What Benefits does California Workers’ Compensation Law Provide?
There are many different forms of compensation that you may receive under California state law for workers’ compensation. You will receive payment for any relevant medical expenses and vocational rehabilitation, as well as reimbursement for traveling expenses. Although, workers’ compensation is primarily used as a source of income benefits for workers who have a reduced wage because of their injury. The available income benefits are:
- Temporary Total Disability (TTD) Benefits
If your injury stops you completely from returning to work, or if your employer cannot accommodate your new work restrictions because of your injury, then you may qualify for Temporary Total Disability (TTD) benefits. TTD benefits are equal to two-thirds of your average weekly wage from before you were injured. However, these payments, like any other form of income benefits, are limited to the maximums and minimums set by California’s average weekly wage. You may receive TTD benefits until you are able to earn a wage equal to or greater than your pre-injury wage, or until you injury is determined to be “permanent and stationary.” Your TTD benefits may also be limited depending on the date of your injury; for example, if your injury occurred in 2008, then your TTD benefits might be limited to 104 weeks of payments.
- Temporary Partial Disability (TPD) Benefits
If your injury only partially limits the amount or type of work that you can do, but you still suffer a smaller wage because of your injury, you may qualify for Temporary Partial Disability (TPD) benefits. TPD benefits are equal to two-thirds of the difference of your wages before and after your injury. Like TTD benefits, you TPD benefits could last until your wage is equal to or greater than your wage from before you were injured, or until your injury is deemed permanent and stable.
- Permanent Disability (PD) Benefits
Some injuries never completely heal. In such cases, your treating physician will file a “permanent and stationary injury” report that will list the total impact that your injury has as a percentage. There are many factors used to determine the amount you may receive per week for permanent disabilities, and for how long. As of 2016, the maximum amount that can be paid each week for permanent disabilities is $290. Additionally, the impairment rating that you receive will also determine how long you may receive permanent disability payments, which is between three and 99 weeks. The following injuries are generally presumed to be total and permanent under California State Law:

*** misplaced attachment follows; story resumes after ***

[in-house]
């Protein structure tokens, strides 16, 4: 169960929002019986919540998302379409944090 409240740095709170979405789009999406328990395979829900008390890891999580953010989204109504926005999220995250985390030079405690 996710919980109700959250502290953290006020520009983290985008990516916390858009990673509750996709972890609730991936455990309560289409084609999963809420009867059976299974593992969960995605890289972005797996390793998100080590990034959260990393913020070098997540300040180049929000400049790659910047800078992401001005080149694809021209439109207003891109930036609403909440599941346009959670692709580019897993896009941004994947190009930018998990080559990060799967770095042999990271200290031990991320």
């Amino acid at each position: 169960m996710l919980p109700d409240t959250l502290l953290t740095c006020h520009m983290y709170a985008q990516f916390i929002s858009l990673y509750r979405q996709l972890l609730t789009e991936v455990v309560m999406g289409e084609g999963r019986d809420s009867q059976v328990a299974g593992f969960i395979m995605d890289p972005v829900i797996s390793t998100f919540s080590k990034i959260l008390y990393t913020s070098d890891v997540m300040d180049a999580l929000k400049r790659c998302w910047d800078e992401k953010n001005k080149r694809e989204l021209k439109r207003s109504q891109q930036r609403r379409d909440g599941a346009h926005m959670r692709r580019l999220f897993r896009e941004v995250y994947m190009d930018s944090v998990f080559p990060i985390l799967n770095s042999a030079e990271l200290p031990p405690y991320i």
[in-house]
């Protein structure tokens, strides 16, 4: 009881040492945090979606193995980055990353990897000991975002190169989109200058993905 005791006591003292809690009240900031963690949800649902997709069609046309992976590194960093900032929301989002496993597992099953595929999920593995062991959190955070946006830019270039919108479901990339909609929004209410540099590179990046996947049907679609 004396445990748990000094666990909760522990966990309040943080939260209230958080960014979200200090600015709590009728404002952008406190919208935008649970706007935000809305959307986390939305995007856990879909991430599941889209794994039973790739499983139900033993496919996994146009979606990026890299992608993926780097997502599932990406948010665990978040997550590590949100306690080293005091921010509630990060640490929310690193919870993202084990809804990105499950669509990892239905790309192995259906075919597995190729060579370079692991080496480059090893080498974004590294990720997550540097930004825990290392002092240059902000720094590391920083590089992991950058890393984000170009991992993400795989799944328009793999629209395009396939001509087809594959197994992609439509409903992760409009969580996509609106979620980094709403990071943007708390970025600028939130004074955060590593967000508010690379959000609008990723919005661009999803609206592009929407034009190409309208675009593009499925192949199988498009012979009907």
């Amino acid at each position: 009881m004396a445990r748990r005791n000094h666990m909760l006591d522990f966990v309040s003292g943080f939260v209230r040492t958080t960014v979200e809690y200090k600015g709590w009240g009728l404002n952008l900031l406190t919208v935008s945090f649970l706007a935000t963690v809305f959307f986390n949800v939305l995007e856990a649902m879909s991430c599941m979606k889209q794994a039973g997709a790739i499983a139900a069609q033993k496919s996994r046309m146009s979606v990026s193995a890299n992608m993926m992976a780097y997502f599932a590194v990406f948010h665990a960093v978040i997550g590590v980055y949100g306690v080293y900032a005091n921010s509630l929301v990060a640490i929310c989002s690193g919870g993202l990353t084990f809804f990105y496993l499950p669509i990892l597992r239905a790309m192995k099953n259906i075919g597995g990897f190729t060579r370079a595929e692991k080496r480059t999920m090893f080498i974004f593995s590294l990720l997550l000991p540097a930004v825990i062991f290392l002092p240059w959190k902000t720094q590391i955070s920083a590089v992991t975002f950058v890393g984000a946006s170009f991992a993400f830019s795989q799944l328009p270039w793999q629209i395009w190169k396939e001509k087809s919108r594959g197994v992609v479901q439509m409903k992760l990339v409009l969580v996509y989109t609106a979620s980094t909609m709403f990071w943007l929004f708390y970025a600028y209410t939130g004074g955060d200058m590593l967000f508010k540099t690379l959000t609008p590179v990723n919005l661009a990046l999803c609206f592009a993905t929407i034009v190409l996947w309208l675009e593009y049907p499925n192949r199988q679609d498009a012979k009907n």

- Loss of sight in both eyes
- Loss of both hands or their use
- Total (practical) paralysis
- A brain injury that results in incurable imbecility or insanity
What Are My Options if My Claim is Denied?
It is not common for claims to be denied. When claims are denied, it is usually because a claims was misfiled or because of a lack of evidence that the injury was work related. In most cases, a claim denial can be fixed with a simple phone call to the insurer. However, if your employer’s insurer still challenges your claim after that point, you should retain a workers’ compensation attorney.
To appeal a workers’ compensation claim, you and your attorney will need to file an appeal at the local California Division of Workers’ Compensation office. There, you will attend a hearing the will be presided over by a judge, who will determine the verdict instead of a jury. Having a strong legal representation is key at this point. An experienced workers’ compensation attorney should be willing and able to take your case to a hearing, and provide a strong legal argument in your favor. Remember, you will be arguing for your right to compensation because of your injury caused at work, so make sure that you are prepared as much as possible when you arrive for trial. Your employer’s insurer will have an attorney to represent them. Thus, the best way to protect your rights is to have your own attorney who has an in depth knowledge of the complicated details of workers’ compensation law.